I feel so accomplished.


So, what do you wish you could relax about when it comes to parenting? And what will you NEVER LET GO OF EVER, studies be damned?

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Parent-Teacher Conferences


We went to Parent-Teacher Conferences last night. For our baby. Who goes to preschool two mornings a week. I know, right? But, awesome, because if there’s anything I like, it’s listening to someone talk about my kid for 15 minutes. Here’s what we learned:


Audrey says nothing at school. Just nothing. As the morning wears on, she will say, “Mommy?” and her teacher will say, “Mommy work,” and Aud will say, “Daddy?” and her teacher will say, “Daddy work,” and that’s it. Oh, and she says, “NO” to diaper changes. And that’s her school vocab.


However, since she’s started there, she now says new things at home every day, including:


“One, two, wee,” and “Shining, eight, nine.”

“I-Dow!” (“Upside-down”)

“I no wa’t to!”

And various letter names.


Ca-razy. We just sent her there to play in the dirt.


Oh! Which she loves! Dirt and sand. She spends her time outside at school immersing herself in those sensory wonders. She and another kid spent one morning filling a 5-gallon bucket with dirt but not physically being able to dump it all over themselves as hoped.


While she is quiet in general, don’t cheese her off. Apparently when someone inflicts injury upon her, she chews the kid out. She doesn’t hit back, she doesn’t crumple into despair – she yells. I laughed so hard when I heard this. I don’t know if I should, but I love it. I love it. Tell it, sister.


Aud started a couple of weeks after the school year began, and she’s there only two mornings each week. She’s attached herself to the kids that have spent all day, every day there since they were babies. She must get that they know the ropes. She’s gotten into the groove of things just fine. So marvelous – and strange – to hear about this world that does not involve us. It’s only hers.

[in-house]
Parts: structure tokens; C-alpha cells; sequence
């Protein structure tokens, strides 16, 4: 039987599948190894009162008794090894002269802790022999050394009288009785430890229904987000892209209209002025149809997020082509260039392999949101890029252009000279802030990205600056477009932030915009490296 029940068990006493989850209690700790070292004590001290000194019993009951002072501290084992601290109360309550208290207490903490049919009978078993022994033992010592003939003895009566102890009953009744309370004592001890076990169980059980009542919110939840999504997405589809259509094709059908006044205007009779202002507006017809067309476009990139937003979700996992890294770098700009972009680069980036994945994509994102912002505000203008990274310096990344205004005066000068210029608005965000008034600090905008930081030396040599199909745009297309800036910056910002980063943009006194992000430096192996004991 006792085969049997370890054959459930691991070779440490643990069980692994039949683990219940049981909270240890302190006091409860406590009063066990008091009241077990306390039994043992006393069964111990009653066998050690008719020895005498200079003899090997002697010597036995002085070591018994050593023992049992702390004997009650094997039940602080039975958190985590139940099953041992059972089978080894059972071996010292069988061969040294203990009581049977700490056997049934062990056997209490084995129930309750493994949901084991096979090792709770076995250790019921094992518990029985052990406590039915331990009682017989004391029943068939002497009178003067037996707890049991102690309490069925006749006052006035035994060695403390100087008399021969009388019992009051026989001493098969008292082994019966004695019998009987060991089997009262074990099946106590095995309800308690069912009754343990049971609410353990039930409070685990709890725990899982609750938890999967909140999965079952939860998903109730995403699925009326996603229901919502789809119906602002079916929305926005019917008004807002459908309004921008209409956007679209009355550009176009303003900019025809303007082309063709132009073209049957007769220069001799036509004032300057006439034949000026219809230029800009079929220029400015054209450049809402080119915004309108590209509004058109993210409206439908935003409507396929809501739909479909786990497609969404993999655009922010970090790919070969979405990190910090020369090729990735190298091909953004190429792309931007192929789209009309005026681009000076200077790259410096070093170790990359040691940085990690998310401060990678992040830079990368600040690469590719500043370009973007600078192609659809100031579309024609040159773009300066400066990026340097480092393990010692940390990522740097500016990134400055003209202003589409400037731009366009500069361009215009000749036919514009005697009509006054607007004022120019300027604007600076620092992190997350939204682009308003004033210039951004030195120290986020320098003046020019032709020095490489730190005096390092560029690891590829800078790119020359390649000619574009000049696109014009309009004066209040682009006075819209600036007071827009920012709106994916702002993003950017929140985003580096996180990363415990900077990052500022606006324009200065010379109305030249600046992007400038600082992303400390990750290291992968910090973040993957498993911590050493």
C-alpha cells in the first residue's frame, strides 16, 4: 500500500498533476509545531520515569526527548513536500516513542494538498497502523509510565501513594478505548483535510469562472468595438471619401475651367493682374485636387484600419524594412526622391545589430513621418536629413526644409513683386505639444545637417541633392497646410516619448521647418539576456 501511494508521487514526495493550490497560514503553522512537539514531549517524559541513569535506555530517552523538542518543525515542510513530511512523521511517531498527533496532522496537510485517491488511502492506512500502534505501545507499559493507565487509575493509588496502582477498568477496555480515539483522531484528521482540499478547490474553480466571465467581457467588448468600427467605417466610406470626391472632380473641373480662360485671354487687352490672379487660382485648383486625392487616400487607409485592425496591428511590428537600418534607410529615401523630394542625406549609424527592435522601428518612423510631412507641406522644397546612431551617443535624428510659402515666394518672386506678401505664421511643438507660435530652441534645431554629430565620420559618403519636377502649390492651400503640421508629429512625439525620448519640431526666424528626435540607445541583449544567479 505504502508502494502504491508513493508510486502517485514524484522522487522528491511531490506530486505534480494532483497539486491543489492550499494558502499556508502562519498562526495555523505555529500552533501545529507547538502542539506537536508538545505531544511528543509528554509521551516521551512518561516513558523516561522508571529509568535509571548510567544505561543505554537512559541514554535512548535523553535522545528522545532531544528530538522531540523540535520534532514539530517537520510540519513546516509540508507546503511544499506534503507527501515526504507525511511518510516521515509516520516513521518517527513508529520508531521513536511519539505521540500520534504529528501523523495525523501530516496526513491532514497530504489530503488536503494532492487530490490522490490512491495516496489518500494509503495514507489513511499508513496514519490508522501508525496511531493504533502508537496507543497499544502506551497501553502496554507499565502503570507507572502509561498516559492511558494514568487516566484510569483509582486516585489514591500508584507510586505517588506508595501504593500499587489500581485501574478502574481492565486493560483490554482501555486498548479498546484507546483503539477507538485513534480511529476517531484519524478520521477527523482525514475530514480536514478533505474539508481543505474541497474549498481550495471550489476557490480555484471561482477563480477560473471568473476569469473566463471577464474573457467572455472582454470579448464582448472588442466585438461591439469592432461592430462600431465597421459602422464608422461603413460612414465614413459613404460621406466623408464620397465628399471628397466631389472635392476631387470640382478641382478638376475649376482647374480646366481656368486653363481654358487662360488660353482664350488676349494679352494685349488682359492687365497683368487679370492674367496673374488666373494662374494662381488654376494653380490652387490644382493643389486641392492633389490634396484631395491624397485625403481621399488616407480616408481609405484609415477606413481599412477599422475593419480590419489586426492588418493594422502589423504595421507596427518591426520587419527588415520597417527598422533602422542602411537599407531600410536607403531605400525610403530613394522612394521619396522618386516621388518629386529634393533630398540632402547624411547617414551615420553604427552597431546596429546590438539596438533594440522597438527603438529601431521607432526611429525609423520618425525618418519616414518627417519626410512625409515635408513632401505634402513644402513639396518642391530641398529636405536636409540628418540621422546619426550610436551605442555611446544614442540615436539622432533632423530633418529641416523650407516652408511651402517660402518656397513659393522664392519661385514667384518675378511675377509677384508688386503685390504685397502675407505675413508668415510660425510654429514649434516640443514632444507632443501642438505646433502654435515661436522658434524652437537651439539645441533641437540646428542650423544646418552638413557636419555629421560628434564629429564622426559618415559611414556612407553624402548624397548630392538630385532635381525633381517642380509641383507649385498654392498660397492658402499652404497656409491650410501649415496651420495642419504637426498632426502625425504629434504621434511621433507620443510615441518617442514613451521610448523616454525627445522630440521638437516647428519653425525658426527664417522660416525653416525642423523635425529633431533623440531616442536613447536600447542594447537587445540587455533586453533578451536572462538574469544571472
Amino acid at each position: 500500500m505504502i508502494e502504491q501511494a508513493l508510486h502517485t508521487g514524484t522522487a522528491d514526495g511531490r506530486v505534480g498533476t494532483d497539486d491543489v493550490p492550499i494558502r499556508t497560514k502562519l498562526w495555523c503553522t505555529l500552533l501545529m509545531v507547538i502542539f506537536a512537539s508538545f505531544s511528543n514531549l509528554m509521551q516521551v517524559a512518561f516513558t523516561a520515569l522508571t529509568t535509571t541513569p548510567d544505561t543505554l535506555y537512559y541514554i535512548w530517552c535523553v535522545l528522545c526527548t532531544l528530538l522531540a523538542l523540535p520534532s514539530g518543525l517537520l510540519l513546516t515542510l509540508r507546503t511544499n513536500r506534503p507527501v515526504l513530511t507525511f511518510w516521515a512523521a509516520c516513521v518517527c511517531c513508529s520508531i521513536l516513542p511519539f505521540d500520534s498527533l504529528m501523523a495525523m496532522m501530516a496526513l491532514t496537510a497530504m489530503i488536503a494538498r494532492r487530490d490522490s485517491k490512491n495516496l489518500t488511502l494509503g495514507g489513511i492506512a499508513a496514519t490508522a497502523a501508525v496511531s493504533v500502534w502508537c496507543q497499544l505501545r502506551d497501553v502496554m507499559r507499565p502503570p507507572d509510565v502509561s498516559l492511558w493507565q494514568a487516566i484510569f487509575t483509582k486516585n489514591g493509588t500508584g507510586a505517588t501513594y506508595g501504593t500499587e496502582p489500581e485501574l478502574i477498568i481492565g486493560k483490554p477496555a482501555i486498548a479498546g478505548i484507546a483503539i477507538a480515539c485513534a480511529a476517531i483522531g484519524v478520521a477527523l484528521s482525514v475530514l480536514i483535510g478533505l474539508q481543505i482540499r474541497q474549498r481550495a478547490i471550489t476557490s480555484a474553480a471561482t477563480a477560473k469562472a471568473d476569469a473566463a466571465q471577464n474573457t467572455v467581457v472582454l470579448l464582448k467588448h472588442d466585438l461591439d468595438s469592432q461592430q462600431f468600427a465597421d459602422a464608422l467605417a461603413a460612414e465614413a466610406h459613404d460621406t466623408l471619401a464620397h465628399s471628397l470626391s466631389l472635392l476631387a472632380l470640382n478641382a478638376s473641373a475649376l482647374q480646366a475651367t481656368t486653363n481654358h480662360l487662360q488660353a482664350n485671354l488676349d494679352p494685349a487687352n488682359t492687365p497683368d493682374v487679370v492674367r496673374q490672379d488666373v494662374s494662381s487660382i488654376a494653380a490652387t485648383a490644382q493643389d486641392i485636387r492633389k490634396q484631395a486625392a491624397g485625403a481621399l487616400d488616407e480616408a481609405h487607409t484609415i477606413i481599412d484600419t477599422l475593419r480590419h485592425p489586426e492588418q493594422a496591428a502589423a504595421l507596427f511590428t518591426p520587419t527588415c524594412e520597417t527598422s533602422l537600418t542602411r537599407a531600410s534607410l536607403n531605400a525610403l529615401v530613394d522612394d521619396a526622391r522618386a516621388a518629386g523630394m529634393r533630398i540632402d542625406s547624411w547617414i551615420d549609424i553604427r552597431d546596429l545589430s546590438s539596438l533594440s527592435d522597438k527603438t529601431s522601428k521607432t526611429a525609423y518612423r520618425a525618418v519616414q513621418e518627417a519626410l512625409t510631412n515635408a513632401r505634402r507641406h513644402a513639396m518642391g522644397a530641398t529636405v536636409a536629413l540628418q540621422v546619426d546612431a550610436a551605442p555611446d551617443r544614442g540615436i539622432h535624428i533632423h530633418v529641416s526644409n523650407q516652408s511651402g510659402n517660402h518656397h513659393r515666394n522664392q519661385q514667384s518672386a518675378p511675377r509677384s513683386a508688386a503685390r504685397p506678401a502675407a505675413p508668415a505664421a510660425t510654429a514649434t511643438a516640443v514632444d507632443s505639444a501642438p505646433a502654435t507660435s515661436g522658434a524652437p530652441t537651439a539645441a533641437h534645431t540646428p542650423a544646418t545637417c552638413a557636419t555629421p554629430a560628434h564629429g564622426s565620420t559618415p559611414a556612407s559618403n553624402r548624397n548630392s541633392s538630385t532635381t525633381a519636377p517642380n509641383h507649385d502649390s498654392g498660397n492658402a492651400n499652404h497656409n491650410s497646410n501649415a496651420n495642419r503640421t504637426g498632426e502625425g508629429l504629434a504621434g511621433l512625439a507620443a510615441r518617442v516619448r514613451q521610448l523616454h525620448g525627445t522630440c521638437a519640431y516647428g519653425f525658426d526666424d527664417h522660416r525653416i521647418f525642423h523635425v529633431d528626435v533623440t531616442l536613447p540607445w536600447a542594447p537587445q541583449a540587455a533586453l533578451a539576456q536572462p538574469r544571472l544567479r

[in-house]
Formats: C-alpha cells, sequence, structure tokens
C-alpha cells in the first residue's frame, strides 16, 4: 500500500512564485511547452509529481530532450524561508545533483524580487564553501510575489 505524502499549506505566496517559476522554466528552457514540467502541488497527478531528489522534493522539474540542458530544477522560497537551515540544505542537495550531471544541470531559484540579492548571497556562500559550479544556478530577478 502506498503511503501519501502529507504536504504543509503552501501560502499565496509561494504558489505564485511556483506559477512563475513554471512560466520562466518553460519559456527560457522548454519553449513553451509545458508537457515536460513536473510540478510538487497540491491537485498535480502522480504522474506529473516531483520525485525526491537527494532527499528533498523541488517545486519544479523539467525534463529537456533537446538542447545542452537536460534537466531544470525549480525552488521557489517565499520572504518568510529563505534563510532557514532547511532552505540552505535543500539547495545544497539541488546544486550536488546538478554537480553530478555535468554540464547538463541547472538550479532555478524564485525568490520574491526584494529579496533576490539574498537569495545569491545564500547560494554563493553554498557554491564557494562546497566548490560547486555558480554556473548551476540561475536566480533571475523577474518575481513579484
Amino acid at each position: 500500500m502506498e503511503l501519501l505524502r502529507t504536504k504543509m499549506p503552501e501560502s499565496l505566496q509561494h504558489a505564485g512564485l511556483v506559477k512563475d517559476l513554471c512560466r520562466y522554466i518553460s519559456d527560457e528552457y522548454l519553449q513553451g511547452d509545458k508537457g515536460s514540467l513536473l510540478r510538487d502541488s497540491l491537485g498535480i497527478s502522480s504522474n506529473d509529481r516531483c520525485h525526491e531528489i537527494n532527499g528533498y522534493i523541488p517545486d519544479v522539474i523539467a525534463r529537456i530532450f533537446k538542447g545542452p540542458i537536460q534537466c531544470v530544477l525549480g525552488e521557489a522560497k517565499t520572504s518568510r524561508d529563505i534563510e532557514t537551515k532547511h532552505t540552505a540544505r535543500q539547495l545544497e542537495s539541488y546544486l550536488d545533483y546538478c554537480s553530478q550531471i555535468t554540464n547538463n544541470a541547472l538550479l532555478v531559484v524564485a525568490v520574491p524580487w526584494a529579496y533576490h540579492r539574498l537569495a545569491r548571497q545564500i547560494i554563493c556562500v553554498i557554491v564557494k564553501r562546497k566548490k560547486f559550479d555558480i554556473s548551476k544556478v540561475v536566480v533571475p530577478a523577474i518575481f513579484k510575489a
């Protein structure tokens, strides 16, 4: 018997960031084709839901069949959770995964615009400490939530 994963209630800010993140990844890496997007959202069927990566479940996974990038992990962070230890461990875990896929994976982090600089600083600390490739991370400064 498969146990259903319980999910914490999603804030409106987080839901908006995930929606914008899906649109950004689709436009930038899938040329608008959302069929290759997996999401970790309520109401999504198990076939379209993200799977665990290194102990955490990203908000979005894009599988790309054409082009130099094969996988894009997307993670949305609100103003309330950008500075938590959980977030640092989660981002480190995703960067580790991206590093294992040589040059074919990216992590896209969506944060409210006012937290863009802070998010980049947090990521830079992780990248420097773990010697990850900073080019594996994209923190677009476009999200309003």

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Padded Cell


My thrill in the personal time freed up by preschool lasted for about an hour after I picked up my kid. Aud had woken up late that morning, and preschool had been so very exciting, that a nap just did not happen.


Hell hath no crazy like a toddler without a nap.


The next two days brought her a little cold and slight fever. No second day of preschool. Not enough sleeping for anyone. More insanity for everyone. I brought out the pack-n-play to serve as a baby jail. Don’t you judge me! When she’s in Full Crazy, I can’t go pee without her climbing the couch to get my Kindle off the shelf and start buying things. Or putting cereal in my coffee. Or shutting down the entire TV system, which is a moral offense of the highest caliber in this household.